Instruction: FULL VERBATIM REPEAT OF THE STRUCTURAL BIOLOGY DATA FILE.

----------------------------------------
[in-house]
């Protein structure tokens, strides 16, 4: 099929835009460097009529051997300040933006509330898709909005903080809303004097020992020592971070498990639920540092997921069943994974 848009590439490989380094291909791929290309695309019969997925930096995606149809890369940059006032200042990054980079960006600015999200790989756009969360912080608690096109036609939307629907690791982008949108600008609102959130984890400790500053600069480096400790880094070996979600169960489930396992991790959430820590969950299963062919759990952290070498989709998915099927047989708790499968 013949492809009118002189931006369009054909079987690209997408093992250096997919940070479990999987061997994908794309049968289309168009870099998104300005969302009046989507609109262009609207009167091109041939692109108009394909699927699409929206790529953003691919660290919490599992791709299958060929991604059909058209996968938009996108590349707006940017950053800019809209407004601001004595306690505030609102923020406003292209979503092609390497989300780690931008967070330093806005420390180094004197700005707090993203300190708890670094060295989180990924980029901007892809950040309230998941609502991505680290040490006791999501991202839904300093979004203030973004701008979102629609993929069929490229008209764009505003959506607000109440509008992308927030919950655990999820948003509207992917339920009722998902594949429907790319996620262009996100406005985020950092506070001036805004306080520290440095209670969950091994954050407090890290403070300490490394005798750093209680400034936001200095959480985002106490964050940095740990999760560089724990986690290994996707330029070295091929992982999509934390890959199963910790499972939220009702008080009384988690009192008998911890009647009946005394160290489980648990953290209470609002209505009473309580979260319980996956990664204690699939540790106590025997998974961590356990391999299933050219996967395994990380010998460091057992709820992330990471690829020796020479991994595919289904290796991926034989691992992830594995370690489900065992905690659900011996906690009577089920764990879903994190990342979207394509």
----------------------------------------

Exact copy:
[in-house]
């Protein structure tokens, strides 16, 4: 099929835009460097009529051997300040933006509330898709909005903080809303004097020992020592971070498990639920540092997921069943994974 848009590439490989380094291909791929290309695309019969997925930096995606149809890369940059006032200042990054980079960006600015999200790989756009969360912080608690096109036609939307629907690791982008949108600008609102959130984890400790500053600069480096400790880094070996979600169960489930396992991790959430820590969950299963062919759990952290070498989709998915099927047989708790499968 013949492809009118002189931006369009054909079987690209997408093992250096997919940070479990999987061997994908794309049968289309168009870099998104300005969302009046989507609109262009609207009167091109041939692109108009394909699927699409929206790529953003691919660290919490599992791709299958060929991604059909058209996968938009996108590349707006940017950053800019809209407004601001004595306690505030609102923020406003292209979503092609390497989300780690931008967070330093806005420390180094004197700005707090993203300190708890670094060295989180990924980029901007892809950040309230998941609502991505680290040490006791999501991202839904300093979004203030973004701008979102629609993929069929490229008209764009505003959506607000109440509008992308927030919950655990999820948003509207992917339920009722998902594949429907790319996620262009996100406005985020950092506070001036805004306080520290440095209670969950091994954050407090890290403070300490490394005798750093209680400034936001200095959480985002106490964050940095740990999760560089724990986690290994996707330029070295091929992982999509934390890959199963910790499972939220009702008080009384988690009192008998911890009647009946005394160290489980648990953290209470609002209505009473309580979260319980996956990664204690699939540790106590025997998974961590356990391999299933050219996967395994990380010998460091057992709820992330990471690829020796020479991994595919289904290796991926034989691992992830594995370690489900065992905690659900011996906690009577089920764990879903994190990342979207394509």